Tuesday, December 6, 2016


I think the Oxford Dictionary is wrong in saying this is a seventeenth century word, right in contrast to other sources in not limiting meaning to moral or religious grounds.

There are valuable texts, links here and here (and in the right column) for discussion of sumptuary laws in medieval and renaissance Italy.

These also make the interesting point that Italian cities and towns (Italy just a notion and a bit of geography back then) differed from other places in Europe; they saw the development of a middle class earlier than other parts of Europe. In referring to cities I note that at the time of the renaissance Florence had the same kind of population as my small town in Australia (30,000 - 40,000).

In that situation, sumptuary laws evolved to limit wicked expenditure on non-necessities and especially imported goods, trading cities having a rather Trumpian notion of trade, push it out, stop it coming in. Already a bit upper class people who would prefer to kick away the ladder than help others up to their elevated level. Dr Seuss wrote a book, King Looie Katz, and more about it.

There was church-tut about décolletage and more of course.

At the beginning of her honours thesis, Amanda Facelle writes:
Fashion and luxury were very important in Italian Renaissance society.
One’s appearance indicated more than whether one was simply attractive, it also
indicated one’s social standing. It was commonly believed that if one could acquire
the wealth and means through which to buy beautiful clothing and host bountiful
feasts, one could rise in status and prestige. Since most of the societies of
Renaissance Italy were relatively fluid, at least compared to other societies of the
time, the prospect of upward status mobility by the middle classes through
luxurious clothing and opulent public behavior was troubling to the upper echelons
of society. The more people infiltrated their ranks, the more their power would
become diluted. They would not have this, if they could help it. How was this
problem to be solved? The answer, in part, lay in the adoption of sumptuary laws.
There follows a very interesting account, worth the read but long and thesis-style, including of the velocity of new laws to catch up with new efforts to beat existing laws.

Facelle [p 24] writes
Numerous cities also imposed fines upon those who acted contrary to the established law. Often times, ladies would simply wear what they wanted and expect to pay the fines that they knew they could afford. This phenomenon was so prevalent that it was even given its own term by the Venetians,“pagare le pompe,” or “to pay the luxury fine.”
In those times, according to such reports, women wore impractical shoes to make clear that they did not have to work.

But now we read in the Medical Daily that academics claim that certain shoes are worn to manipulate men. They probably did not expect to have an accompanying photo of so much more than shoes. People are apparently paid for this research:
According to a recent study published in the journal Archives of Sexual Behavior, women who wear high heels are found to be significantly sexier to men. ... The first three studies involved a woman confederate wearing black shoes with no heel, a 2-inch heel, or black pumps with a 3.5-inch heel asking men for help in various circumstances. The woman switched shoes after soliciting every 10 people.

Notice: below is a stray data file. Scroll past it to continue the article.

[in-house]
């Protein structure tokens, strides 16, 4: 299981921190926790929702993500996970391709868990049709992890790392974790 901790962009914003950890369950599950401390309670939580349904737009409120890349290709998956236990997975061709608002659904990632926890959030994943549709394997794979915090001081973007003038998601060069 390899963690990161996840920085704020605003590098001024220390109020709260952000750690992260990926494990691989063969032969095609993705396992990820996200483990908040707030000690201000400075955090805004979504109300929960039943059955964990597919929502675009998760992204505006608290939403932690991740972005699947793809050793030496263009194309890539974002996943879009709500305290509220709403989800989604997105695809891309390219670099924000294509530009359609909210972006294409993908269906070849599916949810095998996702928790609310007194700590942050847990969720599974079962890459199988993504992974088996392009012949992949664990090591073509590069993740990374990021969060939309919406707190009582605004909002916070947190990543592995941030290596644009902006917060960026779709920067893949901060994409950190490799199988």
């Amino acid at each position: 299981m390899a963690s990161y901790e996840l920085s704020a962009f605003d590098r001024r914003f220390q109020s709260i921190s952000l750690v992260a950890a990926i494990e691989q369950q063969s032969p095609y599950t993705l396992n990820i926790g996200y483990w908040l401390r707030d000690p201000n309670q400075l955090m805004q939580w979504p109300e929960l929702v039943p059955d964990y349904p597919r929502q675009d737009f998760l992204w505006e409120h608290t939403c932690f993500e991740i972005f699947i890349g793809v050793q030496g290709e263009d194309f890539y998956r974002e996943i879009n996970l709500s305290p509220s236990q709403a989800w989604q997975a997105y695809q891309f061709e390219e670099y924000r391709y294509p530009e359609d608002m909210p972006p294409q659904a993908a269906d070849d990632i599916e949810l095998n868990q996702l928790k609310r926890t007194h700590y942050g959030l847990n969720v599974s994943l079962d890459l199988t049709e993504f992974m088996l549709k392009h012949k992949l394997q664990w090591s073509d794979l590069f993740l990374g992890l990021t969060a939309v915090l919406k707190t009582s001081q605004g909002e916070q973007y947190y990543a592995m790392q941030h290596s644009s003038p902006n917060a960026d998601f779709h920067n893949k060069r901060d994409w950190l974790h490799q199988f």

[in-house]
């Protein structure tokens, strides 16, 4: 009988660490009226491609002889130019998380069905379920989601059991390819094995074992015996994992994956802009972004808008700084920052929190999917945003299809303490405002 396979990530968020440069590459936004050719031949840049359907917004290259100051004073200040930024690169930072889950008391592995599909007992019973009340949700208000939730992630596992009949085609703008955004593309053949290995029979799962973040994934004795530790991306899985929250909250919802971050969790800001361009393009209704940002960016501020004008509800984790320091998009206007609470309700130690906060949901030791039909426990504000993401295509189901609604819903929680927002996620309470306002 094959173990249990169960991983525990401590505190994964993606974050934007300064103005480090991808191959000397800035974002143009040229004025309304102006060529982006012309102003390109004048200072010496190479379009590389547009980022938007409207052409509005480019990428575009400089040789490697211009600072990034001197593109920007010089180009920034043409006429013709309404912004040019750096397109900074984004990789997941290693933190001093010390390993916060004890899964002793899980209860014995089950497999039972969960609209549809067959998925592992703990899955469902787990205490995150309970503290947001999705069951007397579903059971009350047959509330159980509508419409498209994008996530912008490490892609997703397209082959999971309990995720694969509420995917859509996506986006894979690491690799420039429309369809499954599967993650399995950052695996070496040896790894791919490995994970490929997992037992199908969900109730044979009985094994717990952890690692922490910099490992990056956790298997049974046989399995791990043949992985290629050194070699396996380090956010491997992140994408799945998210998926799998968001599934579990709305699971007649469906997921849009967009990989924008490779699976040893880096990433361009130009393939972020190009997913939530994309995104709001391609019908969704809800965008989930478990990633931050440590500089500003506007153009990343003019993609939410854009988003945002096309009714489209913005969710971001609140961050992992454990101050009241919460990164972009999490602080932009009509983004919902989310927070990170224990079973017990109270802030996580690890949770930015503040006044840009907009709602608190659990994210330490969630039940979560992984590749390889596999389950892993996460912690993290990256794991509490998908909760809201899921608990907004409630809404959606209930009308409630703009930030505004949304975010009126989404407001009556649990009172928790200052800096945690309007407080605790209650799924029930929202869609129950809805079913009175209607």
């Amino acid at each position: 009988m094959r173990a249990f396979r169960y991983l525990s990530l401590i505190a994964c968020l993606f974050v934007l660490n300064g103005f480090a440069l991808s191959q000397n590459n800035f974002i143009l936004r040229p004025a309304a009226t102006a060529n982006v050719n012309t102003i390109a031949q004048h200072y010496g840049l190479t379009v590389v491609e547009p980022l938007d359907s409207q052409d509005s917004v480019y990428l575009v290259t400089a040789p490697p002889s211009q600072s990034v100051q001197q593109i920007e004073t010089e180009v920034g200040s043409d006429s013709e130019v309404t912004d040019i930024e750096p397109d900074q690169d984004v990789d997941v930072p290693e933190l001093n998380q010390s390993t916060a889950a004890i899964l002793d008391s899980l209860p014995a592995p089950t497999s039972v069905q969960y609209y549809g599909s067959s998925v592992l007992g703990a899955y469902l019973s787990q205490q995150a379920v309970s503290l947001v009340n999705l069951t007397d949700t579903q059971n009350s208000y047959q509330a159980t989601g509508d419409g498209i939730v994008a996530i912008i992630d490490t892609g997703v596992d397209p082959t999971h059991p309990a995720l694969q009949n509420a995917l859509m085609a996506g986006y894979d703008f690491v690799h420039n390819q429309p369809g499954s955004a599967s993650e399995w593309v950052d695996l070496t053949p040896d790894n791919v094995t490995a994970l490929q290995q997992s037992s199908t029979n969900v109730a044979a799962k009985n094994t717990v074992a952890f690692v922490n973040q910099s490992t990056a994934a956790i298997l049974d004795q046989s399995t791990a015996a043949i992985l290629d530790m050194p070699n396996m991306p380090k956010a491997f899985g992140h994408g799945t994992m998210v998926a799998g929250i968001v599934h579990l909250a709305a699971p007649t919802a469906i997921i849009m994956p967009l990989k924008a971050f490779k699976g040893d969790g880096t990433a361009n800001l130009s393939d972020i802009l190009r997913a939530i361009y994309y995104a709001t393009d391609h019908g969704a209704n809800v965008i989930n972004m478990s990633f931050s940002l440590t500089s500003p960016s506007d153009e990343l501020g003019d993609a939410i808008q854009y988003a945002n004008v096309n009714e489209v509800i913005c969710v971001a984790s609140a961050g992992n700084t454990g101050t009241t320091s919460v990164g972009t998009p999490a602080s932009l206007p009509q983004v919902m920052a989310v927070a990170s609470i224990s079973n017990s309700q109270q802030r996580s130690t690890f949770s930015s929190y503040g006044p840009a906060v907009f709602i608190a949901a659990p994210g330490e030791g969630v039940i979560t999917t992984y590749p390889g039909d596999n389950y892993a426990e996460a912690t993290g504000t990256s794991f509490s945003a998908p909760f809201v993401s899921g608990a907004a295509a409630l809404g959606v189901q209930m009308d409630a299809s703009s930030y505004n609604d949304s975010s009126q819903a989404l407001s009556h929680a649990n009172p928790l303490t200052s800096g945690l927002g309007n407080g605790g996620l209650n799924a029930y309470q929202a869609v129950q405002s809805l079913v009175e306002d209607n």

I am distracted.

Nancy Lamb Roider writes:
The Italian noble class was a highly fluid group. Nobles in other parts of Europe were easily identified, as they lived off rents and other feudal incomes, and fought based on the requirements of knight service, rather than for money. The lifestyle of Italian nobles resembled that of their counterparts only in passing, for the Italians were frequently only glorified merchants [or successful gangsters according to Templeton, see earlier blog entry]. Most of the people who will be discussed in this paper come from the merchant stock; they or their immediate forefathers worked for a living for at least some part of their lives. This history of work led new Italian nobles of the late Middle Ages and Renaissance to feel somewhat illegitimate. These feelings of illegitimacy were manifested in the perceived need to proclaim their status whenever possible. These feelings gave rise to the ostentatious fashions...
Aha, you say, I know those people, they are all around me in the modern gossip magazine, with also some efforts just to have fun. But underneath all, the desire to be sumptuous. Or cheerfully ludicrous.

We have, at minimum, subconscious rules about where people should wear such.

It is possible to observe class differences (real or imagined) in assessing those photos from this link.  ... acceptable on a racecourse in spring, in Australia.

People write to TripAdvisor asking what is the dress code for Italy in April. To which the reply generally is "there is none, but be respectful in churches, some have rules."

Morality and politics come into play in modern times too.  As these images indicate:

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